Taking a walk around a medium-sized Indian city, such as Jaipur, the capital of Rajasthan, is a sobering experience. India has almost a billion people, the vast majority of whom live below the poverty line, and at any given time most of them are on the street with you. It is almost impossible to be alone in India, except in your hotel room. Everywhere you go are people; people hurrying, people standing around in groups talking (two or three at a time, at the tops of their voices), people sitting on the ground, people lying on the ground (some of them completely bundled in blankets and apparently asleep, even in the middle of the day,) people trying to lure you into their shops, people standing around eating, people standing drinking chai, an endless swarm of humanity milling and swarming everywhere you go. As a photographer who enjoys taking pictures of people in the street I like to be anonymous, and fade into the background. This is impossible for a Westerner in India. Everywhere you go you are the center of attention. Indians are extremely aware of their surroundings, and are friendly and welcoming people. In many cases, of course, there is a commercial motive for their attentions, but often it is just a desire to say hello. Children can be a real problem. You are liable to attract quite a following, and they all want something. “One rupee, one sweet (candy), one pen, one dollar, one photo, what is your name? Where you come from? Where you going? What you looking for? You give me something?” endlessly repeated as they follow you down the street. The best response is to simply ignore them, and eventually they give up, but they could give an insurance salesman lessons in persistence. This is mostly the boys. The girls tend to cluster in groups, giggling as they steal glances at you from the corners of their eyes. A smile and a greeting will usually get a smile back before they hide their faces in their hands and turn away blushing. Adults will often walk along beside you and engage you in conversation, and are sometimes quite hard to get rid of without seeming rude.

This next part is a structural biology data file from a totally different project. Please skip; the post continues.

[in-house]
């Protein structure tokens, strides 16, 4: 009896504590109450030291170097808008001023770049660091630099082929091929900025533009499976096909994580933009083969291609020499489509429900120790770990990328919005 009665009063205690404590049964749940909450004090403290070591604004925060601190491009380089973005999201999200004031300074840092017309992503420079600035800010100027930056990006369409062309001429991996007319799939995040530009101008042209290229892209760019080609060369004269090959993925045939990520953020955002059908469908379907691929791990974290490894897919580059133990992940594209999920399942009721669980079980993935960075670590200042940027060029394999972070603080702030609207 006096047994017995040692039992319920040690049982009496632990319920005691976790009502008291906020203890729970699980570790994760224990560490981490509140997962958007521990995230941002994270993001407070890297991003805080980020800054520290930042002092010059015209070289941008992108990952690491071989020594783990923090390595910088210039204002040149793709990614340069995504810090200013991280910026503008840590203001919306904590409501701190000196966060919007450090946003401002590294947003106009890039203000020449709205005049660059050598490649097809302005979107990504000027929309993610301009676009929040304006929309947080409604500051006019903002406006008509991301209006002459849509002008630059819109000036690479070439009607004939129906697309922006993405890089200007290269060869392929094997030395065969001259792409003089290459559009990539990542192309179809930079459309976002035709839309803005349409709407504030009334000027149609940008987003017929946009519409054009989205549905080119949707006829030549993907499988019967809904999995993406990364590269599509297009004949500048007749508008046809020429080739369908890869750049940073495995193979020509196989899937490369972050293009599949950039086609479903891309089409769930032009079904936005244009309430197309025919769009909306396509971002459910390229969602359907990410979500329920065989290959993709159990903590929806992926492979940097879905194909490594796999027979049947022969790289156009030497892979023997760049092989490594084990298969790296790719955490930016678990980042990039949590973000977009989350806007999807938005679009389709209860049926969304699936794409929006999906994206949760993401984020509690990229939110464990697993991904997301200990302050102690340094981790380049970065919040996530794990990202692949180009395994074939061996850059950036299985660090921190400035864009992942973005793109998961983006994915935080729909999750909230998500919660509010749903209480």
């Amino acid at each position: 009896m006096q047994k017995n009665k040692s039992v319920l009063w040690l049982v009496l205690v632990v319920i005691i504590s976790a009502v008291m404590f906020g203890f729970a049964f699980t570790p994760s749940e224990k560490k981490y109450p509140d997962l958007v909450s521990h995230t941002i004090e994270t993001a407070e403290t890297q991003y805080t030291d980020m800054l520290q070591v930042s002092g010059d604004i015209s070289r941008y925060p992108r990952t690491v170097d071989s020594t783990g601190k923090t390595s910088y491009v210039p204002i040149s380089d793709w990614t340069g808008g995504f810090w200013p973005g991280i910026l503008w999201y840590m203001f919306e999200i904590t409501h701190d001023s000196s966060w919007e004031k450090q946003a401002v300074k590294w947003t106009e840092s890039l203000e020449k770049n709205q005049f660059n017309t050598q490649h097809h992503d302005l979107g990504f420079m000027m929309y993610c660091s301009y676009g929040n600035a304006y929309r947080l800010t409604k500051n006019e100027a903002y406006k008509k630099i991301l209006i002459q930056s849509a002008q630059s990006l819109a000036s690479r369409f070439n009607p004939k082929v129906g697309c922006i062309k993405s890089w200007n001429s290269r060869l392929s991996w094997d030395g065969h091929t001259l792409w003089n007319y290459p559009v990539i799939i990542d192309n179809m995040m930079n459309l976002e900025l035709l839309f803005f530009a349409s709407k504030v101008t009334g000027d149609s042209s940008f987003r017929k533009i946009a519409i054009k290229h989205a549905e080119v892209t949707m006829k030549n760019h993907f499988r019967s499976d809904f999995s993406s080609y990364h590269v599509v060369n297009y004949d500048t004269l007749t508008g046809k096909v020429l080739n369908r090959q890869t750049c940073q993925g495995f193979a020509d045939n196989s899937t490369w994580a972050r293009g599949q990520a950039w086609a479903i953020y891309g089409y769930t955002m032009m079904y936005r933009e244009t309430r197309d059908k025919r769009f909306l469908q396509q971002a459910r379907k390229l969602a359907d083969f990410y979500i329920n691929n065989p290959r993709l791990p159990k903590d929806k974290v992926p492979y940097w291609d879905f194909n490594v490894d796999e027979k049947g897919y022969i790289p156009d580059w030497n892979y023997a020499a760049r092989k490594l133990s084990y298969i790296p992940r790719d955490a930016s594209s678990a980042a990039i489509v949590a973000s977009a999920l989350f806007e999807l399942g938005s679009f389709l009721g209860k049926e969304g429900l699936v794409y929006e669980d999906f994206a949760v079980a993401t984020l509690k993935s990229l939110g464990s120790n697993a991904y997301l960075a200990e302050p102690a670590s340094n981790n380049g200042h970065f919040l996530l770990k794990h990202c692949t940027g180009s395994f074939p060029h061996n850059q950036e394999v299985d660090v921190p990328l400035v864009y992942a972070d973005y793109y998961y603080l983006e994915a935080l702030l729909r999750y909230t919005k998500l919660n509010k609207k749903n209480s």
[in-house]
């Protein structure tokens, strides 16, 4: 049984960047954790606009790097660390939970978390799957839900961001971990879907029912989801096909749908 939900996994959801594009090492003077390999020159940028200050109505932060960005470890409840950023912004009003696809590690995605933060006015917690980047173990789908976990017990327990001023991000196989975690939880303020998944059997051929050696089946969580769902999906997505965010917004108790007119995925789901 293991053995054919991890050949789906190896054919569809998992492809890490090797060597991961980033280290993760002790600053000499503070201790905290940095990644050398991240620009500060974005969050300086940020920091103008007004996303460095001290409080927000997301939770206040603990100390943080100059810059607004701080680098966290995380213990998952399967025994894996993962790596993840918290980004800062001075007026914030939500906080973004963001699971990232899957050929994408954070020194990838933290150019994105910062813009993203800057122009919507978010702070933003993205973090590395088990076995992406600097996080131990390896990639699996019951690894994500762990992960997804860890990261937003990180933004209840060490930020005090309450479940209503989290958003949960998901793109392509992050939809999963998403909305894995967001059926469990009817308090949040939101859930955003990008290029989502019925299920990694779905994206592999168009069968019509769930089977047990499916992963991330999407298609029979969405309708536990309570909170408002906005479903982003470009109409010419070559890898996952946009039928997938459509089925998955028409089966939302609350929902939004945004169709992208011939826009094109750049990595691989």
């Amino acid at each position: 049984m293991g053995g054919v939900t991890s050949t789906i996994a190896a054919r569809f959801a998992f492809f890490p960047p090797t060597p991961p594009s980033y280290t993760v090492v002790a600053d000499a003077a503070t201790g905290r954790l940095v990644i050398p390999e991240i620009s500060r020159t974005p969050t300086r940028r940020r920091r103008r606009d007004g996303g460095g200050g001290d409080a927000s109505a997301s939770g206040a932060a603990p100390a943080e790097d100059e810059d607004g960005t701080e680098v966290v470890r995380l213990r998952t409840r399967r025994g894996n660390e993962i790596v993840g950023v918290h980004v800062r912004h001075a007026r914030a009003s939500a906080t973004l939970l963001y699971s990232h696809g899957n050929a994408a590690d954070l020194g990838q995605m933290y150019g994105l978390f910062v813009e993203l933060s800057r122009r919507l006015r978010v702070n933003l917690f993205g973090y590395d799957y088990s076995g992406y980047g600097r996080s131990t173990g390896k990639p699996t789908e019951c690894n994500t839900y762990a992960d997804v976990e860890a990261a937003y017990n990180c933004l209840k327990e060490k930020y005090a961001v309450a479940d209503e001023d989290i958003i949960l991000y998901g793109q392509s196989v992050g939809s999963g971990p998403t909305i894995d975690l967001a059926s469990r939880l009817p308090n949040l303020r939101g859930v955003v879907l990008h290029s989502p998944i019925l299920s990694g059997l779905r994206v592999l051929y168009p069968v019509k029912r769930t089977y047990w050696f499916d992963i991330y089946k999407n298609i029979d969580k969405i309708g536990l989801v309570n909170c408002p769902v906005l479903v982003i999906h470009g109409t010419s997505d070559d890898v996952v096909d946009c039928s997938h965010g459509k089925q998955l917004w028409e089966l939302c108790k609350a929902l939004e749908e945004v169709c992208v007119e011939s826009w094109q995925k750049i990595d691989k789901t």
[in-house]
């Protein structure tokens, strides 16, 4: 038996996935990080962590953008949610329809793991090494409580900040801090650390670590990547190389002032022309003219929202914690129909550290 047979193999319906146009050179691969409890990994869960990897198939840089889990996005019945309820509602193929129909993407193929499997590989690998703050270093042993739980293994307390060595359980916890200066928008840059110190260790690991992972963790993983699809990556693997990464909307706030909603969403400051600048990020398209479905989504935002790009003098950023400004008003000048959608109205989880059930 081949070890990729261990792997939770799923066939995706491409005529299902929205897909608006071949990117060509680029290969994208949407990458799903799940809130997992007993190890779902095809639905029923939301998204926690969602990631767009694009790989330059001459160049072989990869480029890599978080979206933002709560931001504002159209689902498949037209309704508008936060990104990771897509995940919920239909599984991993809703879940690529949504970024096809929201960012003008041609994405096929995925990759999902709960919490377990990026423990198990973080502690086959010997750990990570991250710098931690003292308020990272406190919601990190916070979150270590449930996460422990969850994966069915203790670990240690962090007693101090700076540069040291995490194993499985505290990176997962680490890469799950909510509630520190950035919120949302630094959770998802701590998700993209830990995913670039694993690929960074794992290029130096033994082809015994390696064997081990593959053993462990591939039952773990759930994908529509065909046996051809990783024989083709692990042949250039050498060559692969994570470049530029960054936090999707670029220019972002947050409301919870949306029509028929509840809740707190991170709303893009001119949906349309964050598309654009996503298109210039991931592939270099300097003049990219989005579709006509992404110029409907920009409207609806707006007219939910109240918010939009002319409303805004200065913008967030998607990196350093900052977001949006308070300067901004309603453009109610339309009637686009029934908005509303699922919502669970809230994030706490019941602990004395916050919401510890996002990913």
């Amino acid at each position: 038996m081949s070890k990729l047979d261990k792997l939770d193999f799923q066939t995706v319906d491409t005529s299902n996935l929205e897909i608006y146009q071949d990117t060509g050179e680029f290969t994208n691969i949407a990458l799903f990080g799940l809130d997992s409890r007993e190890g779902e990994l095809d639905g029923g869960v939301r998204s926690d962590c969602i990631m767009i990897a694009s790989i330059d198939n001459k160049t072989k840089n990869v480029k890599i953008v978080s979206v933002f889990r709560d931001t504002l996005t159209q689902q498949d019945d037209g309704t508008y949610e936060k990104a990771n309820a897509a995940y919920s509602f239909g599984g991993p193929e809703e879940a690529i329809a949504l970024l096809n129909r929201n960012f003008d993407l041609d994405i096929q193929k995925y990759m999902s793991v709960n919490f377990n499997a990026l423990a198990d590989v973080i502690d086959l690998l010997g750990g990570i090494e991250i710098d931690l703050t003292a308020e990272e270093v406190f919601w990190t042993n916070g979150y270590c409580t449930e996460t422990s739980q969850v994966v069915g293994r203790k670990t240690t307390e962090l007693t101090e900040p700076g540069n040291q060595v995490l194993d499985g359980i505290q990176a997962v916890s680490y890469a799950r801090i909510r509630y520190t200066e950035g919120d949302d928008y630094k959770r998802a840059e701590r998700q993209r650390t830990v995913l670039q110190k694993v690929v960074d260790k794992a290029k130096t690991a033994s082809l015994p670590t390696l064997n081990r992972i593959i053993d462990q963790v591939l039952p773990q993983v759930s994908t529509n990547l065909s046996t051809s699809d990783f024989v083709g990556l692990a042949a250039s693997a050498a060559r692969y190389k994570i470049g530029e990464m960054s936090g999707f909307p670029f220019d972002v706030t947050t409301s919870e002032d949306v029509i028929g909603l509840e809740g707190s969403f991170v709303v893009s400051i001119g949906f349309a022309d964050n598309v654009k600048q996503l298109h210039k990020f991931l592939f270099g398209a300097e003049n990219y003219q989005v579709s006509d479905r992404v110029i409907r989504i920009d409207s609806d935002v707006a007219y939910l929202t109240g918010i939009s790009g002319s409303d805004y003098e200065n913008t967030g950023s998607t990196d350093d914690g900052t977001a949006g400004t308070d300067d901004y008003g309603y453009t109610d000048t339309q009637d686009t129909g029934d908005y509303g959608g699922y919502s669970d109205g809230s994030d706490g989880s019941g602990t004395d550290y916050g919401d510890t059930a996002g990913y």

Indian cities are noisy, dirty and smelly. Music blasts at top volume everywhere, people are shouting, radios and TVs blaring, horns are blowing, engines roaring and belching black smoke, bells ringing, hawkers with portable PA systems screaming their pitches; India has no concept of noise pollution. Curiously enough the only silent creatures are the cows. Though they are everywhere, getting in the way of traffic, rooting around among the garbage, they never seem to make a noise. One would expect a constant chorus of mooing, but I have never in all the time I have been here, heard one make any noise whatever. Garbage is everywhere. The normal way to dispose of trash is just to throw it on the ground, and of course the cows (as well as all the other animals that roam the street, such as goats and pigs) do perform all their other bodily functions, so one has to be very careful where one steps. The sidewalks, such as they are, which is not much, are also cluttered with the aforementioned sleepers and sitters, as well as vendors with handcarts and vendors with blankets on the ground. The gutters are minor rivers of foul-smelling black liquid. All of this makes walking quite hazardous, especially when you add the potholes and sudden changes of level and of course the traffic coming at you from all sides whenever you have to venture into the street to avoid some obstruction on, (or complete absence of) the sidewalk.